to `x`

. We can fill the CTE with all kinds of formulas
and logic in order to build a temporary table full of interesting and useful
data. That’s powerful. This means that with a little SQL we
can do a lot of fancy stuff right in the database. Better yet, we can avoid expensive and complicated trips between the database and some
script or process that we would otherwise rely on to build that
intermediate set of data.

Let’s see what it means to add some logic and formulas to our CTE by taking our existing query a step further. How about solving the FizzBuzz programming challenge? We’ve already got the set of numbers from `1`

to `100`

; they just need to be transformed into `Fizz`

, `Buzz`

, and `FizzBuzz`

.

So let’s start with `Fizz`

. The rule is that any value that is evenly divisible by `3`

should be represented by `Fizz`

(we’ll ignore the `FizzBuzz`

rule for the moment). We can know that the given value is divisible by `3`

if we take the modulo of `3`

and the result is `0`

. A list of values and whether or not they are divisible by `3`

is a good starting point.

with recursive fizzbuzz (num,val) as ( select 0, false union select (num + 1), (num + 1) % 3 = 0 from fizzbuzz where num < 100 ) select num, val from fizzbuzz where num > 0;

The result with just the first 10 rows:

num | val -----+----- 1 | f 2 | f 3 | t 4 | f 5 | f 6 | t 7 | f 8 | f 9 | t 10 | f ...

Great. Now we want to display `Fizz`

whenever there is a `true`

, otherwise leave the value as is. We can use a `case`

(`switch`

) statement to populate the second row accordingly.

with recursive fizzbuzz (num,val) as ( select 0, '0' union select (num + 1), case when (num + 1) % 3 = 0 then 'Fizz' else (num + 1)::text end from fizzbuzz where num < 100 ) select num, val from fizzbuzz where num > 0;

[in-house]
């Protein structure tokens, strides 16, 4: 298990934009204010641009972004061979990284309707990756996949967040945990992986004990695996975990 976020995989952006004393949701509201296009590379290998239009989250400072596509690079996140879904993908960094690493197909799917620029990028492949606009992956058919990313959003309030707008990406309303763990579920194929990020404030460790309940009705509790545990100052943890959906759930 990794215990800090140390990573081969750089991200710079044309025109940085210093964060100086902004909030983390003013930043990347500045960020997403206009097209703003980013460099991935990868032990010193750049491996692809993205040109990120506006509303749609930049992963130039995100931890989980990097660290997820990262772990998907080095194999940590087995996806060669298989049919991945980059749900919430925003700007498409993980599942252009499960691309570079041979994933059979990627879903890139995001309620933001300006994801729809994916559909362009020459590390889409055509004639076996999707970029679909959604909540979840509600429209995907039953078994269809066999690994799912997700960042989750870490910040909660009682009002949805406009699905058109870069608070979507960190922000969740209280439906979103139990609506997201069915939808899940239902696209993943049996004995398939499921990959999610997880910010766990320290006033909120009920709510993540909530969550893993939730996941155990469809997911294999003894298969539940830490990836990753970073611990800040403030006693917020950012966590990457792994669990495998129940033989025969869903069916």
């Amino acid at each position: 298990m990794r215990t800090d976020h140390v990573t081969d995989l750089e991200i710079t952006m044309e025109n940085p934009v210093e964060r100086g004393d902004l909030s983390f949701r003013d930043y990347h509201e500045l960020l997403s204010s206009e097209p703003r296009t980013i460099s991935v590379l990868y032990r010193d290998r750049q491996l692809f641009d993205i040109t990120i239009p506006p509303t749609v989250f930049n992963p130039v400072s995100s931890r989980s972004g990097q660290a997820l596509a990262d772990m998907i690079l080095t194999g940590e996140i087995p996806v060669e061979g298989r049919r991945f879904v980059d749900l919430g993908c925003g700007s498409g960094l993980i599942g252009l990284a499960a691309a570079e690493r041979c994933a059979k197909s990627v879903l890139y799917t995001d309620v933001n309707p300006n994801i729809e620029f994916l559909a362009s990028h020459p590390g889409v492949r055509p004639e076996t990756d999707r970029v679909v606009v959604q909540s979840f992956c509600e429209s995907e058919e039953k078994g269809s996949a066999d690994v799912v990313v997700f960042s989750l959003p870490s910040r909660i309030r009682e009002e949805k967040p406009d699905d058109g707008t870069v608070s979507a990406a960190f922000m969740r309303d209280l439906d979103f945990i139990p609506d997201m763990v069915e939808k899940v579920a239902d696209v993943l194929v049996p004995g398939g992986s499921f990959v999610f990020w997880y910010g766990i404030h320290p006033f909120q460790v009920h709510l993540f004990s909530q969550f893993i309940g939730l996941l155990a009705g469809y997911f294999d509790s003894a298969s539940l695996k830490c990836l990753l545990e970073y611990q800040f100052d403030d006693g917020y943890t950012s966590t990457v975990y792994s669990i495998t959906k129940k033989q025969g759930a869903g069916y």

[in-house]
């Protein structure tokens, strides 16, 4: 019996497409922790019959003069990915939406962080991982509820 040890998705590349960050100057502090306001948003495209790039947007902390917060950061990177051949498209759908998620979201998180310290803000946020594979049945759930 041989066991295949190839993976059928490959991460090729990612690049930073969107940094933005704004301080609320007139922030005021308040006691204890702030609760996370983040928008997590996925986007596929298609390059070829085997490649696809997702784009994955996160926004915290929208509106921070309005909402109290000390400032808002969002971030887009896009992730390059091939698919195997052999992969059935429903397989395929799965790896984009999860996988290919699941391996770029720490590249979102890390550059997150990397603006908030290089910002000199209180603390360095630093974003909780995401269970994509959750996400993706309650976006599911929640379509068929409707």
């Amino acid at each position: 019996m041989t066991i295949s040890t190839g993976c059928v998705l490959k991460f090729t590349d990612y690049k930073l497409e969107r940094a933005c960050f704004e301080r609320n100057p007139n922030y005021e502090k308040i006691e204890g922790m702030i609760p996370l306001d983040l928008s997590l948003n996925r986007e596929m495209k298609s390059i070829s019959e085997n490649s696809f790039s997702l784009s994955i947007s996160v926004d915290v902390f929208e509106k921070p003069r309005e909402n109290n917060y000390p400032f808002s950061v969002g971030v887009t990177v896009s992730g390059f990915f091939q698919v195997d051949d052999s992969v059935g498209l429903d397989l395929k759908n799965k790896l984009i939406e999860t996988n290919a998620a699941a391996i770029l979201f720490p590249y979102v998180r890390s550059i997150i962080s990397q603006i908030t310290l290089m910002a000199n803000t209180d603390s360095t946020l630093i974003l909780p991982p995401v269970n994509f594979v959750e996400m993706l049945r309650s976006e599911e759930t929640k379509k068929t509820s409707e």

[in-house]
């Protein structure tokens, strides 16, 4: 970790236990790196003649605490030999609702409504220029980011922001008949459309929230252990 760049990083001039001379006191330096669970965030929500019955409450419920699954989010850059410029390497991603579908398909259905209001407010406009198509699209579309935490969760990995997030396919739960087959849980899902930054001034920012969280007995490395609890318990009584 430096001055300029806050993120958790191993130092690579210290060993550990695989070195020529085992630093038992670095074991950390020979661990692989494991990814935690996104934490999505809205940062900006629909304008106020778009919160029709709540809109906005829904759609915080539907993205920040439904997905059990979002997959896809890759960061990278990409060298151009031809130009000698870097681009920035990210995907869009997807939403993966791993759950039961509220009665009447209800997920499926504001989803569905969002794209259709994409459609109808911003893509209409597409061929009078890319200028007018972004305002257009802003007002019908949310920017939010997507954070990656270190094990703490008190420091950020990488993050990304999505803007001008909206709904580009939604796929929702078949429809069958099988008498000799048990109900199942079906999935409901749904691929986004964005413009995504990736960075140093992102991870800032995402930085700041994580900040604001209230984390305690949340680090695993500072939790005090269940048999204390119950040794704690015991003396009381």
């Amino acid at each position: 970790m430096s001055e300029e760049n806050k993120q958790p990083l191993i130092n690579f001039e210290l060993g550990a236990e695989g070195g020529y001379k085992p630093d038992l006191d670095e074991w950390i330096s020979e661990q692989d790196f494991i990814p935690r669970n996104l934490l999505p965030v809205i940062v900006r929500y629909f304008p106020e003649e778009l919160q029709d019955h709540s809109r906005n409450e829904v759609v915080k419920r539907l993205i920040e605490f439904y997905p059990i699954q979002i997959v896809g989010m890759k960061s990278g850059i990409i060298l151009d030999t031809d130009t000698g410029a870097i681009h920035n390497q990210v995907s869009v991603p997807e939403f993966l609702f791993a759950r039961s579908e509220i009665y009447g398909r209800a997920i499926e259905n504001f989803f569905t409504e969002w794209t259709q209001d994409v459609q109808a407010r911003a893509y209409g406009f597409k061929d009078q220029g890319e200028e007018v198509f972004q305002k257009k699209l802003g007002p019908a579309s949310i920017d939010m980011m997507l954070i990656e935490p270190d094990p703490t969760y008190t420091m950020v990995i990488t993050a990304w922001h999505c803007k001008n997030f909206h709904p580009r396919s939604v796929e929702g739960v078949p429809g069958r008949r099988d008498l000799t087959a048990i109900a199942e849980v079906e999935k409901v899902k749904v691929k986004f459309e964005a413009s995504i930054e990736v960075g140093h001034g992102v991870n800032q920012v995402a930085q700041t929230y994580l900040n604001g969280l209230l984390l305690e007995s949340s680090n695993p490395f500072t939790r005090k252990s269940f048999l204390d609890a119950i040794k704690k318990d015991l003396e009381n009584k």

The result with just the first 10 rows:

num | val -----+------ 1 | 1 2 | 2 3 | Fizz 4 | 4 5 | 5 6 | Fizz 7 | 7 8 | 8 9 | Fizz 10 | 10 ...

This is really close to what we want. By incorprating the rules for `Buzz`

and `FizzBuzz`

, we should have what we are looking for. That can be achieved by extending the `case`

statement a bit further for values of `5`

and `15`

.

with recursive fizzbuzz (num,val) as ( select 0, '0' union select (num + 1), case when (num + 1) % 15 = 0 then 'FizzBuzz' when (num + 1) % 5 = 0 then 'Buzz' when (num + 1) % 3 = 0 then 'Fizz' else (num + 1)::text end from fizzbuzz where num < 100 ) select val from fizzbuzz where num > 0;

The result out to 20 rows:

num | val -----+---------- 1 | 1 2 | 2 3 | Fizz 4 | 4 5 | Buzz 6 | Fizz 7 | 7 8 | 8 9 | Fizz 10 | Buzz 11 | 11 12 | Fizz 13 | 13 14 | 14 15 | FizzBuzz 16 | 16 17 | 17 18 | Fizz 19 | 19 20 | Buzz ...

And there you have it, FizzBuzz solved with PostgreSQL. Try that out at your next programming job interview.

CTEs are great for a lot more than solving FizzBuzz. Non-recursive CTEs alone can be used to simplify and dry up complicated queries that would otherwise involve many nested sub-selects[^{1].} Recursive CTEs allow you to do things in-database that simply aren’t possible with other SQL constructs (e.g. sub-selects). The possibilities include but are not limited to generating reports from data aggregated from many tables and transforming data when migrating from one schema to another. This makes them a valuable addition to your SQL repertoire. CTEs are even more powerful than I’ve illustrated. To see some other cool capabilities of CTEs, check out this post on Writeable Common Table Expressions.

[^{1]:} It is my understanding that the Postgres query planning engine optimizes sub-selects differently than `with`

queries, which may have performance implications. That is, sub-selects may be more aggressively optimized. That being said, CTEs generally reduce round-trips to the database and simplify SQL code, so unless you have hard performance numbers saying otherwise, CTEs are likely still a win.